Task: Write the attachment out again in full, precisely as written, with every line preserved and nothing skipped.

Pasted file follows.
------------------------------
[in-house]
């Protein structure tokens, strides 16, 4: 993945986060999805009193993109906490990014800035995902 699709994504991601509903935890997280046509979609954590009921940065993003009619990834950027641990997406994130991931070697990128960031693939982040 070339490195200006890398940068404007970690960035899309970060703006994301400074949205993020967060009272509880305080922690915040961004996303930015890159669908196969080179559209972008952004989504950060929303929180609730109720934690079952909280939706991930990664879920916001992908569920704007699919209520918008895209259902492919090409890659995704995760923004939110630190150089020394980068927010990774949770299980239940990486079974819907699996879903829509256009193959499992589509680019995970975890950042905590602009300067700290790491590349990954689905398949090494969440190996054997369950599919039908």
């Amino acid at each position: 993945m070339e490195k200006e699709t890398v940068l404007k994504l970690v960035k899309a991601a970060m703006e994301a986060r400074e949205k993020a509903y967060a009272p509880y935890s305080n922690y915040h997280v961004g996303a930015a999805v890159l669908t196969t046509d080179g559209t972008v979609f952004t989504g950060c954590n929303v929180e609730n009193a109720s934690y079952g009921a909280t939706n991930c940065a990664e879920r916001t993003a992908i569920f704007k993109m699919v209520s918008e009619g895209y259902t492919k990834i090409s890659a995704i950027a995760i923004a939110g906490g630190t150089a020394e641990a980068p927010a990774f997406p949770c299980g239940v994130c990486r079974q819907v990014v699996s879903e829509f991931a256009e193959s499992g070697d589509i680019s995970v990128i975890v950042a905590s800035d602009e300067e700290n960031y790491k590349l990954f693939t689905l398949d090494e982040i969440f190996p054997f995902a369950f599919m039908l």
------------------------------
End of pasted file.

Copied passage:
[in-house]
């Protein structure tokens, strides 16, 4: 993945986060999805009193993109906490990014800035995902 699709994504991601509903935890997280046509979609954590009921940065993003009619990834950027641990997406994130991931070697990128960031693939982040 070339490195200006890398940068404007970690960035899309970060703006994301400074949205993020967060009272509880305080922690915040961004996303930015890159669908196969080179559209972008952004989504950060929303929180609730109720934690079952909280939706991930990664879920916001992908569920704007699919209520918008895209259902492919090409890659995704995760923004939110630190150089020394980068927010990774949770299980239940990486079974819907699996879903829509256009193959499992589509680019995970975890950042905590602009300067700290790491590349990954689905398949090494969440190996054997369950599919039908």
């Amino acid at each position: 993945m070339e490195k200006e699709t890398v940068l404007k994504l970690v960035k899309a991601a970060m703006e994301a986060r400074e949205k993020a509903y967060a009272p509880y935890s305080n922690y915040h997280v961004g996303a930015a999805v890159l669908t196969t046509d080179g559209t972008v979609f952004t989504g950060c954590n929303v929180e609730n009193a109720s934690y079952g009921a909280t939706n991930c940065a990664e879920r916001t993003a992908i569920f704007k993109m699919v209520s918008e009619g895209y259902t492919k990834i090409s890659a995704i950027a995760i923004a939110g906490g630190t150089a020394e641990a980068p927010a990774f997406p949770c299980g239940v994130c990486r079974q819907v990014v699996s879903e829509f991931a256009e193959s499992g070697d589509i680019s995970v990128i975890v950042a905590s800035d602009e300067e700290n960031y790491k590349l990954f693939t689905l398949d090494e982040i969440f190996p054997f995902a369950f599919m039908l």